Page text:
During the third-quarter of 2021 primary carrier FedNat reported a reduction in its net catastrophe losses as its robust reinsurance arrangements really came into their own, with the insurer ceding some $562 million of gross catastrophe losses to its reinsurance partners.
Ronald Jordan, FedNat’s CFO, said that aggregate gross losses from catastrophe events, which were largely driven by hurricane Ida, amounted to $599 million for Q3.
On top of hurricane Ida, FedNat also experienced losses from three other tropical cyclones, Elsa, Fred and Nicholas, as well as other smaller cat events.
Hurricane Ida was a particularly significant event, driving $575 million of the quarters gross catastrophe loss burden.
But speaking during FedNat’s earnings call yesterday, CFO Jordan said that the reinsurance arrangements handled the majority.
“These gross losses were reduced by ceded losses of approximately $562 million, consisting of $558 million under our excess-of-loss reinsurance treaties and $4 million under quota share treaties,” Jordan explained.
Which left the carrier with $37 million of retained catastrophe losses within its insurance subsidiaries.
The significant losses suffered will almost undoubtedly have flowed, to some degree, into the ILS market, with some ILS funds and collateralized sources of reinsurance capacity taking their share.
The significant catastrophe losses also drive home some of the reasoning behind FedNat’s announced shift back to a focus on its home state of Florida and away from the coastal states of Louisiana and Texas, where it had expanded in recent years.
Jordan explained that, “Our non-Florida business has contributed almost 70% of our net catastrophe losses, before fee offsets, despite representing less than 40% of our in-force premium.”
This shift, plus the approved rate increases FedNat has been able to secure in Florida, mean that the company expects to achieve ex-cat earnings improvements in 2022.
While reductions in the size of its book and the total insured values it covers, mean that FedNat has been able to “reduce our total catastrophe reinsurance costs for the ’21 and ’22 treaty year,” Jordan said.
Michael H. Braun, FedNat’s Chief Executive Officer gave some further clarity into the reasoning behind the shift back to a Florida homeowners focus.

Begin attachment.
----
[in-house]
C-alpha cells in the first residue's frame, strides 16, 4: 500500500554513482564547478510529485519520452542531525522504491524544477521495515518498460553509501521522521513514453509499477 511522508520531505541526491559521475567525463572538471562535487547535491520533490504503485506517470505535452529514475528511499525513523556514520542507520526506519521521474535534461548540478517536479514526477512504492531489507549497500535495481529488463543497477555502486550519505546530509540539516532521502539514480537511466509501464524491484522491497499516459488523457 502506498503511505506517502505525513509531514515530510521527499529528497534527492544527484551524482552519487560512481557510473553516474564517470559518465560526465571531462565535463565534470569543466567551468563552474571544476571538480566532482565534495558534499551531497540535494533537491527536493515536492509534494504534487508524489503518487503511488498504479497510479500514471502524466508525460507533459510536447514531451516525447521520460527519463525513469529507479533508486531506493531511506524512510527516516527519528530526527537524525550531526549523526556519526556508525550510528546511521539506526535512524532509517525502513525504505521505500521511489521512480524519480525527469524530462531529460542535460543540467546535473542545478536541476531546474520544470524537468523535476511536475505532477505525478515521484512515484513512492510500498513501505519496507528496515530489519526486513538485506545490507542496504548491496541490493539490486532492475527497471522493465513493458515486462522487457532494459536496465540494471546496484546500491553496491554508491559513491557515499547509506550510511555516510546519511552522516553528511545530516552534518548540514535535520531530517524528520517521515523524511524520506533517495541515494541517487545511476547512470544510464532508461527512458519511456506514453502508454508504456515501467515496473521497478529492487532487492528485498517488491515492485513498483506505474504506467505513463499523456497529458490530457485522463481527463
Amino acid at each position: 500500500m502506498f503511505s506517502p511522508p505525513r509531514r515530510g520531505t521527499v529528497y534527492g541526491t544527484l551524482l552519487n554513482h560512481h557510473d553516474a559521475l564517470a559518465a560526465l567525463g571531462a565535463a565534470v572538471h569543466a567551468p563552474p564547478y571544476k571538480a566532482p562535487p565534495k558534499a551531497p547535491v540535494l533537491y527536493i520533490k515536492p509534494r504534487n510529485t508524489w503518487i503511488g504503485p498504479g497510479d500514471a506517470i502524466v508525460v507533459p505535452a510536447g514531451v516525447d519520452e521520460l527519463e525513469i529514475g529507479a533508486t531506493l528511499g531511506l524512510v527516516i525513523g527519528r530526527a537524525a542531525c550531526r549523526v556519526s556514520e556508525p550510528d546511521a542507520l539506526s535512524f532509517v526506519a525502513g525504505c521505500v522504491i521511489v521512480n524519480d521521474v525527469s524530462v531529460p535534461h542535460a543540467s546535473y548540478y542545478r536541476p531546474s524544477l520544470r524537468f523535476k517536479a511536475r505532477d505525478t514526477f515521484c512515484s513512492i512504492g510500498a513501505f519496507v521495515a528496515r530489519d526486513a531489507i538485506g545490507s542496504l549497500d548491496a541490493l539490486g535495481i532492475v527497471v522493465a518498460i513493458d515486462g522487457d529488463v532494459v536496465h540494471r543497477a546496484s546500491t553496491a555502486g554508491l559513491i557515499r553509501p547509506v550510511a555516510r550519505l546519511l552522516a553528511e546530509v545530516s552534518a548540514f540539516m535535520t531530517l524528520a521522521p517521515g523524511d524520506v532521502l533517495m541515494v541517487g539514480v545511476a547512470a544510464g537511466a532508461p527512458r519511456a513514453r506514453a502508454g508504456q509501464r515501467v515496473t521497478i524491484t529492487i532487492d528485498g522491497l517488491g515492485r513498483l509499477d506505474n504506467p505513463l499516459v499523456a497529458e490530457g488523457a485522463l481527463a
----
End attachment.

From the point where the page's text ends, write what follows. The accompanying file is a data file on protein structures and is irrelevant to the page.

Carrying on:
“I think the Florida market is changing,” he explained. “I think the rates are more accurate. I think AOB reform has taken a small bite of the apple, I think SB76, has taken a small bite of the apple. But the truth is, rates have really changed materially to reflect these increased costs. So I just want to stress that.”
He also said that, “I think that shrinking the non Florida book, the SageSure book, and they’ve been a very good partner but once again, the weather has been very unkind of that book and also with Maison, the weather has been very unkind. We have to respond.
“So those two books of business represent approximately $270 million of premium. And that would reduce us down to the $450 million, much more appropriate for our capital base.”
So FedNat’s executive team clearly feel they are right-sizing the business into a market where rate is getting closer to covering loss costs.
Of course, Florida has escaped major hurricane impacts in the last season, so we may now have to wait until the next peak hurricane season to assess how successful the shift will be.
But one thing is certain, FedNat is going to continue to rely heavily on reinsurance capital, to enable its own capital-base to absorb and weather the kind of loss events the company has experienced in recent years.
After ceding such a significant amount of losses to those reinsurance partners in 2021, it’s likely the company will also be looking at rising reinsurance costs as well, although only commensurate with its new exposure footprint and its focus in the home state of Florida.